Face it: Flat-sided baits just flat-out catch ‘em when water temperatures take a tumble.
Few anglers know this better than Andy Morgan, whose angling exploits on home waters intersect with a fascinating segment of lure-making history.
The history lesson is a story for another time. But catching bass on flat-sided cast-and-crank creations is a topic Andy Morgan is ready to tackle whenever it’s cold.
“A lot of flat-sided baits began here in east Tennessee on to North Carolina,” says Morgan, who makes his home in Dayton, Tennessee. “We’ve had them for a long time, and they are very effective in certain situations.”
“Certain situations” often boil down to water temperatures trending downward from the low 50s and water clarity on the “stained” to “dirty” side of the scale. Structural conditions matter, too. But the mere mention of flat-sided baits to Morgan brings on a flood of nostalgia.
“Back in the day, when (development of these baits) was really going, you had two types of baits tied on 100 percent of the time in late winter and early spring,” recalls Morgan. “You had a lipless crankbait and you had a flat-sided crankbait. Everyone fishing a tournament in our region had those two on their deck. That’s what you took to battle. And when the bass were on that type of bite, a lot of big stringers were caught!”
Lipless crankbaits are versatile, four-season tools, but they’re especially effective in the cooler months from autumn through winter and early spring.
Morgan’s no-lip of choice is Strike King’s Red Eyed Shad, a lure Morgan lauds for its wobbling action on the fall and, well, for its plain old ability to catch fish.
“I don’t know if anyone has caught more fish on a Red Eyed Shad than me,” he says unabashedly. “Maybe VanDam…but he’d have to have caught a lot on them!”
Morgan lent credence to his claim with a Bass Pro Tour victory in April 2019 on “home water,” Lake Chickamauga in eastern Tennessee.
“I caught a lot of fish there on a Red Eyed Shad,” he recalls.
Lipless crankbaits were forerunners of — and inspiration for — the varieties of flat-sided crankbaits with diving lips so popular today. Though the two styles of baits might be interchangeable, at times, there’s a time and place for each to Andy Morgan.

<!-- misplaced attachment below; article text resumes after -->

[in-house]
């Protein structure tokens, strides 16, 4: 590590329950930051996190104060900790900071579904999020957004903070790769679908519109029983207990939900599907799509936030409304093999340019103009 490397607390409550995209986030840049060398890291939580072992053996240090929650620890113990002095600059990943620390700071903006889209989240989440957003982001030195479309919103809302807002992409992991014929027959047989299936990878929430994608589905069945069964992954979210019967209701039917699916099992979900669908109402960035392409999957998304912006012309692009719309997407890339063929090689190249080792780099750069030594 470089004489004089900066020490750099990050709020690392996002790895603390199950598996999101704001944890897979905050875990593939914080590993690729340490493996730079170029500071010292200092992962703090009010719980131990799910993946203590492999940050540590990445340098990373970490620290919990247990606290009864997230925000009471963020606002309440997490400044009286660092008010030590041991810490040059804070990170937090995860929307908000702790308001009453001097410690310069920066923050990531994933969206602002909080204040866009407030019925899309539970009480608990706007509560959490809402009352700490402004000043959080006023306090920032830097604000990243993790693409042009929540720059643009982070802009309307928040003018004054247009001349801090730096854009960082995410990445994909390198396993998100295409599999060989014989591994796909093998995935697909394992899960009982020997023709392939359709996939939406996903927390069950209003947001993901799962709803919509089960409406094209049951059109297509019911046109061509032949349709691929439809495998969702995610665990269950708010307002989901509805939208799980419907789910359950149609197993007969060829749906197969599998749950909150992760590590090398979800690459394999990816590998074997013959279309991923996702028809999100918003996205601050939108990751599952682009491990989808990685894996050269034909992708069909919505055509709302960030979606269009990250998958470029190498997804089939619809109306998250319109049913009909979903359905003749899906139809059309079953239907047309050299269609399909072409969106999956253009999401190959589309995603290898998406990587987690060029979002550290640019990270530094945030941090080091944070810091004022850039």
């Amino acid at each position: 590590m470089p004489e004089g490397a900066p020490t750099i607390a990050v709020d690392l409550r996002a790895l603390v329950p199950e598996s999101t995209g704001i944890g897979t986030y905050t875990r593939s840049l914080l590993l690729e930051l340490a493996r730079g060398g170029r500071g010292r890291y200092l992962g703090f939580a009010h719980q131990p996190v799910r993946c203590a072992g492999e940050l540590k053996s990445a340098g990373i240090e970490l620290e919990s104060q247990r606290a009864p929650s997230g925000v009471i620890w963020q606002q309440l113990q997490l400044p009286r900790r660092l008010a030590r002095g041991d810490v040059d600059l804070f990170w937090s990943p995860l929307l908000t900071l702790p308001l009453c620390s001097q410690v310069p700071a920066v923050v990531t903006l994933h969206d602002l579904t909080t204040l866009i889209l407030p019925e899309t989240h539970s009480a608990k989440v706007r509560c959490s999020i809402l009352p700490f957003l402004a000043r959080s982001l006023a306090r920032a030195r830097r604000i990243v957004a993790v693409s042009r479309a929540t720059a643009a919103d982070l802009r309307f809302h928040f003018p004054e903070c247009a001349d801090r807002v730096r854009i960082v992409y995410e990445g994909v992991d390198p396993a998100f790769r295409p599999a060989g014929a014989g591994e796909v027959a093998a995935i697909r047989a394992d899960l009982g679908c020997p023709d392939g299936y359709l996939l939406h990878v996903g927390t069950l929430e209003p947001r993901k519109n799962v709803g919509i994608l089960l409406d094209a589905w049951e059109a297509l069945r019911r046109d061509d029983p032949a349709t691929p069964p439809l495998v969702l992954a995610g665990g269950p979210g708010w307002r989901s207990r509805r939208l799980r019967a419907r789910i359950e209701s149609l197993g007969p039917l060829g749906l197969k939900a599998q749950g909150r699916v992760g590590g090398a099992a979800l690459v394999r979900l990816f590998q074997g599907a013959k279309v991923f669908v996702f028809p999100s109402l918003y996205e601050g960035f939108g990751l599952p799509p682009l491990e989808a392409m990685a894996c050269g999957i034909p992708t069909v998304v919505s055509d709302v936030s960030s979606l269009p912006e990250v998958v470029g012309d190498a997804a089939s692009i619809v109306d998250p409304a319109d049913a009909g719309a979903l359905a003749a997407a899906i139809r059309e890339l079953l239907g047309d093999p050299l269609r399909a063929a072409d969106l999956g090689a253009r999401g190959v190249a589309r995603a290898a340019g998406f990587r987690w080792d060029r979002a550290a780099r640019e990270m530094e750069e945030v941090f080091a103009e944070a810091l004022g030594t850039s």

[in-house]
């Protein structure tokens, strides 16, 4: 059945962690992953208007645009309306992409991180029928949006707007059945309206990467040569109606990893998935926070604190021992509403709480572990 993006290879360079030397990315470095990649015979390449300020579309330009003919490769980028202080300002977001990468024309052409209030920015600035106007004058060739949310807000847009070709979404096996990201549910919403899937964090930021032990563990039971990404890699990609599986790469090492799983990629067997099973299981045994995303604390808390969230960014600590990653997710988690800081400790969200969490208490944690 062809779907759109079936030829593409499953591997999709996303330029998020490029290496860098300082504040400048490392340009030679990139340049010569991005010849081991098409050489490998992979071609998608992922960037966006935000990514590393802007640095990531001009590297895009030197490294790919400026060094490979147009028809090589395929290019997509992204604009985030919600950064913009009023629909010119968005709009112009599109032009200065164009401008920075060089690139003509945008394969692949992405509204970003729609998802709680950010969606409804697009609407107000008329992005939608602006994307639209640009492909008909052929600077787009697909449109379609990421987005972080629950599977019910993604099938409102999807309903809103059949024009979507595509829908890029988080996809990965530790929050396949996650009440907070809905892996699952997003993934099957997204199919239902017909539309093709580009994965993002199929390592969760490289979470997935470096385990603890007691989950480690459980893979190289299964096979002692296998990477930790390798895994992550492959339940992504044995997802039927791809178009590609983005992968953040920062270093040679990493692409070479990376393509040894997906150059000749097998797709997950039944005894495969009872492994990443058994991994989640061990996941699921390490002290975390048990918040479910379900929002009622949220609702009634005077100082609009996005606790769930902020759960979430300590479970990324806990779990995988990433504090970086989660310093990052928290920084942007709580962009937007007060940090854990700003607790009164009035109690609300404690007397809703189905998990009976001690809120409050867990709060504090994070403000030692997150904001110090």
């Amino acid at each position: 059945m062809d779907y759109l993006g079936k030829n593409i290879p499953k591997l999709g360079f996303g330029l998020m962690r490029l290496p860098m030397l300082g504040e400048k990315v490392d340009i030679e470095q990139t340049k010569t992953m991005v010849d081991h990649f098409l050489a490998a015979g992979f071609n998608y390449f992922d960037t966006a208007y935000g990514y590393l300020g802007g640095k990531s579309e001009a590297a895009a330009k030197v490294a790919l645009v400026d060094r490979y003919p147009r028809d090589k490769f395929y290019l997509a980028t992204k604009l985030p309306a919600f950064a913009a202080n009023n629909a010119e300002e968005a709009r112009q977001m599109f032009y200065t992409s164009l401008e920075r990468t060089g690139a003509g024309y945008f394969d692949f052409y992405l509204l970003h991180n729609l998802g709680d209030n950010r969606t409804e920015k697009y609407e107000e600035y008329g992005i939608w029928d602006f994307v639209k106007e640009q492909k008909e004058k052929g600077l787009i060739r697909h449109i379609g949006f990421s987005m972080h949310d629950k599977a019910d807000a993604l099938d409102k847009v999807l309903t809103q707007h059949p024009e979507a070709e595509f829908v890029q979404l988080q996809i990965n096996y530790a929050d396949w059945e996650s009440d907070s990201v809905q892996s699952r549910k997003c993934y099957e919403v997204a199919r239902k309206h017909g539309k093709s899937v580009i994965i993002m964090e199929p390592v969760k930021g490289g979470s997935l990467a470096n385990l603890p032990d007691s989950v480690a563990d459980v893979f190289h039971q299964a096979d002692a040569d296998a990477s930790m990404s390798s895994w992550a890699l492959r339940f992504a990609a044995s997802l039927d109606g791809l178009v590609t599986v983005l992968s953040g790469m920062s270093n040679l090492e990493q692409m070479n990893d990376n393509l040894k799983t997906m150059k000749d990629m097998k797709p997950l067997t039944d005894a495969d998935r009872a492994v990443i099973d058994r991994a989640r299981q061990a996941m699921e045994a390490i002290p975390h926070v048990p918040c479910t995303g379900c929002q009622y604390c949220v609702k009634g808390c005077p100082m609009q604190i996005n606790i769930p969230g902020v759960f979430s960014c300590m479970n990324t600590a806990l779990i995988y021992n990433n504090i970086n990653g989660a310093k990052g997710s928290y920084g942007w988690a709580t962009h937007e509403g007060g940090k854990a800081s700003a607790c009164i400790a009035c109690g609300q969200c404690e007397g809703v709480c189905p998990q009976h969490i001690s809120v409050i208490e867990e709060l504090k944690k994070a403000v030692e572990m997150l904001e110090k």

“In flat water that’s shallow and really flat, where you don’t have much contour, that lipless crankbait is better than anything else by leaps and bounds,” he says. “But when you get to a bank, an edge, a channel swing, a channel-swing bank, or just a drop into a channel, that’s what guys built those flat-sided (lipped) crankbaits for.”
Plenty of flat-sided crankbaits with diving lips have filled tackle shop pegboards over the years, but Andy Morgan’s experience with the baits has been largely limited to the kind of wooden, hand-carved varieties that created the category.
Flat-sided crankbaits evolved as descendants of the original Big O. Like the Big O, they were hand-carved out of balsa, basswood, cedar and other woods. Flat-sides emerged in the company of other crankbait variations as arm-chair craftsmen experimented with shape, size, wood materials and lips to produce subtle difference in vibration, action and running depth. Morgan still relies on original hand-carved flat-sides and their descendants for much of his cranking. For the most part, he prefers to use them in stained or dirty water.
Variations from one flat-side to another revolve largely around wiggle and “castability.”
“With flat-sides, it’s all about the ‘wobble,’” he explains. “Some of the baits we used had a different type of lip on them. Some had a tight wobble, but some with a lip had a wide wobble.”
Conditions are still likely to dictate his —and the fish’s — preference.
“It seems like the dirtier the water, the harder the wobble,” says Morgan. “The wide wobble is better in shallow water, too — 4 feet or less. And it seems bass prefer the wide wobble more in spring. The types of flat-sides with a tighter wiggle we typically use in clearer water, and we work them a little deeper, down to 7 or 8 feet.”
As described earlier, Morgan finds that flat-sides with diving lips are ideally suited to fishing depth and contour transitions.
“In the spring, you’re catching fish with these baits when bass are on the edge before they move on that flatter water to spawn,” he says. “A lot of the time, these are banks tapering at a 45-degree angle. That’s what these baits were designed for — lakes like Fort Loudon and Watts Bar with a lot of gravel and rock and channel swings on the edge of flats. That’s where these baits really shine.”
In MLF competition, the baits have paid off for Morgan in events at Lake Conroe in Texas and the lakes near Raleigh, North Carolina.
“That flat-sided crankbait is a different animal,” Morgan says wistfully. “It’s not your standard crankbait. It’s really not. Why does it outfish other types of crankbaits? I can’t tell you with 100 percent certainty, but I do know one thing.
“It does! At times, it can’t be beat!”
Stay tuned for Part II of this series: “Andy Morgan’s Brief History of Flat-Sided Crankbaits in Eastern Tennessee”